The number of beds at publicly and privately run hospitals across the nation should be reduced by some 130,000 as a measure to cut ballooning social security costs, according to a proposal by private-sector members of a key government panel.
The members of the Council on Economic and Fiscal Policy, chaired by Prime Minister Shinzo Abe, made the proposal at the panel’s meeting Monday.
The number of people age 75 or over is expected to spike in fiscal 2025.
Members of the panel came up with the specific number of beds to cut in line with the community health care vision policy, in which the number of hospital beds necessary for each of the country’s 47 prefectures in 2025 is based on population estimates.
“It’s important to raise quality of life by wisely using limited resources,” Abe said at the meeting, calling for the promotion of social security reforms, including through the health care vision.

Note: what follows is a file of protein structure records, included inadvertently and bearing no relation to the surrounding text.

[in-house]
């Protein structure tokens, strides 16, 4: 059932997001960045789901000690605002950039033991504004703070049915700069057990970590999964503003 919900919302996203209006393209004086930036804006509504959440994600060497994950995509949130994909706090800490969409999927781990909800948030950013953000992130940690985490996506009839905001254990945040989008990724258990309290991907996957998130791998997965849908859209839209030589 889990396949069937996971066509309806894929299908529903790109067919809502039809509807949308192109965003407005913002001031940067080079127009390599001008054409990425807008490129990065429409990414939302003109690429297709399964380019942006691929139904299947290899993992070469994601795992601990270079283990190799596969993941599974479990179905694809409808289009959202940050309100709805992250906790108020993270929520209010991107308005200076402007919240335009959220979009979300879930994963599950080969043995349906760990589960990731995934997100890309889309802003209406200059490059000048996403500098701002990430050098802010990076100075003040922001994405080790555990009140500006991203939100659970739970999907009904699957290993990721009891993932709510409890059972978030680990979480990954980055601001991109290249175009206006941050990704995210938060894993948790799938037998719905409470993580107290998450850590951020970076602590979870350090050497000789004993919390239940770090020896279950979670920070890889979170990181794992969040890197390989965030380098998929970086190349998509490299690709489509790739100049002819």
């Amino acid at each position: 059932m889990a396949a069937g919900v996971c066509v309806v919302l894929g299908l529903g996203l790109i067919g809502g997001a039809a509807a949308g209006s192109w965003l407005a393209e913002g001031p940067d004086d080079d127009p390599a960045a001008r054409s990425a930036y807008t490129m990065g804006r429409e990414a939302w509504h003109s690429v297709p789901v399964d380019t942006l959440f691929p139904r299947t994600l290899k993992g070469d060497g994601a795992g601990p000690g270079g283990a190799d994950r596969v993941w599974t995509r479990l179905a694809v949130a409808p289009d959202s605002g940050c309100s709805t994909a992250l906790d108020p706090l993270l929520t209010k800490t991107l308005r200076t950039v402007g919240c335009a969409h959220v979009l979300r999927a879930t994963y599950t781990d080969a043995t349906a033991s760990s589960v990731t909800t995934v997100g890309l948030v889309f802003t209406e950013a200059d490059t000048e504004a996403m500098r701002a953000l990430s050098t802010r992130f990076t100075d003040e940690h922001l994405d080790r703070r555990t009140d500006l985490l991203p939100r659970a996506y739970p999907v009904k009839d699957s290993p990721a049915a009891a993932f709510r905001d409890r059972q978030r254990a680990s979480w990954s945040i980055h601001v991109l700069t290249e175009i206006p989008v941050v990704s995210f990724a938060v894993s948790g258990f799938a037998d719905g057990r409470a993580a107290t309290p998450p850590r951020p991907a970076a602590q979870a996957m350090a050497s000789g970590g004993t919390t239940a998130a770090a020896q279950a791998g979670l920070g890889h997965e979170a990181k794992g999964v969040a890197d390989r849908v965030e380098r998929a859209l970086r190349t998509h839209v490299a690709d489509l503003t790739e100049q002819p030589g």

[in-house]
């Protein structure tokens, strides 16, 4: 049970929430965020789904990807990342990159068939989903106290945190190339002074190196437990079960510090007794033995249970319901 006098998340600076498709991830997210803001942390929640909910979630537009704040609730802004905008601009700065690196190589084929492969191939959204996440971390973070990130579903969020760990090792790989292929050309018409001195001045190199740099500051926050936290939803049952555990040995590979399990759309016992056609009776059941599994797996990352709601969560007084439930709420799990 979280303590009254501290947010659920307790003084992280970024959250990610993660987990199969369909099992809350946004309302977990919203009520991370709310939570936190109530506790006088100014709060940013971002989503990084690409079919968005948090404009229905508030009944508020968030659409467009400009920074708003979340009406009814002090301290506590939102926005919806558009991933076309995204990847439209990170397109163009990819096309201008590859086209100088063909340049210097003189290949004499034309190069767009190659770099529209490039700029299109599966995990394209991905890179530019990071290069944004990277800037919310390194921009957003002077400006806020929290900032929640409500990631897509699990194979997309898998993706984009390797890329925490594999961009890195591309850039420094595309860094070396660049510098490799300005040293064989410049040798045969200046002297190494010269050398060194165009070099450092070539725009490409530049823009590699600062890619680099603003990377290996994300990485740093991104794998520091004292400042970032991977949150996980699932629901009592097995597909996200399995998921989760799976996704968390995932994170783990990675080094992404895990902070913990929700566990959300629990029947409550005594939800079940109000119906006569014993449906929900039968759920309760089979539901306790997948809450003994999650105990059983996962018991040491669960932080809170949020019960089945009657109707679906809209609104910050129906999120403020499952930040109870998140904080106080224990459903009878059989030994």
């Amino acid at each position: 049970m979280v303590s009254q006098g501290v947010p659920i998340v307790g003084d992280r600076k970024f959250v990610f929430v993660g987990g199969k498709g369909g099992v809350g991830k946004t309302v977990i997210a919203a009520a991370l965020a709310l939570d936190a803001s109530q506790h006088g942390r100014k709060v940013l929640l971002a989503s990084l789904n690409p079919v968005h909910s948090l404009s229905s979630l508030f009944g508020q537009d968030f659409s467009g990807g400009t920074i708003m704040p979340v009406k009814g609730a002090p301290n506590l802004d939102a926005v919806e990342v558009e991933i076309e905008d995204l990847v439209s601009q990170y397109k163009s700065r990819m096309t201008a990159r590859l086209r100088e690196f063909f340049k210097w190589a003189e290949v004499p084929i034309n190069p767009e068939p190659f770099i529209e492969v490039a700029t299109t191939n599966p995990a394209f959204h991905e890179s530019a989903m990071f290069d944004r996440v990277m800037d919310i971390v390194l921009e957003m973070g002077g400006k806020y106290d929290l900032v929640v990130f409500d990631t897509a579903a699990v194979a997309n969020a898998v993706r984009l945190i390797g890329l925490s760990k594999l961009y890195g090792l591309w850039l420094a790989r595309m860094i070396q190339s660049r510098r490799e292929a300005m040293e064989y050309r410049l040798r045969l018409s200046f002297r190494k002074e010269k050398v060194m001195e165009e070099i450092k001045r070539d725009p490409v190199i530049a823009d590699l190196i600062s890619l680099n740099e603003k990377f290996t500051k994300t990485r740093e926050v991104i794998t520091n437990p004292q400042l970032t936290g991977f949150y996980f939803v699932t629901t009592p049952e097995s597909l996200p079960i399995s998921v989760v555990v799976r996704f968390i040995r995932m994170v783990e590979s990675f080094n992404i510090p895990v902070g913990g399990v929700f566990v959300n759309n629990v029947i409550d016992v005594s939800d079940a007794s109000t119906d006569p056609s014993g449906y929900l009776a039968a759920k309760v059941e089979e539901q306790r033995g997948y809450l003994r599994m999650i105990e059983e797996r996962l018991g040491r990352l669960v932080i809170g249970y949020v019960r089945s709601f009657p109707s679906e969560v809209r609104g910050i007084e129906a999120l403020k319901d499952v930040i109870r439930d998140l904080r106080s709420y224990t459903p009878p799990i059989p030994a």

The panel members also proposed giving generous financial aid to private hospitals that work aggressively to reduce beds and take other reform measures, designating the next three years or so as an intensive period for revamping hospitals.
The suggestion to cut beds comes after the health ministry published in late September a list of 424 public hospitals for which discussions on consolidation and realignment are deemed necessary. They include hospitals run by local governments and the Japanese Red Cross Society.
Among other proposals from the private-sector members were a revision to medical service fees to incentivize innovative drug development, and strengthened financial support for local governments making efforts to promote healthy lifestyles and preventive medicine.
In a time of both misinformation and too much information, quality journalism is more crucial than ever.
By subscribing, you can help us get the story right.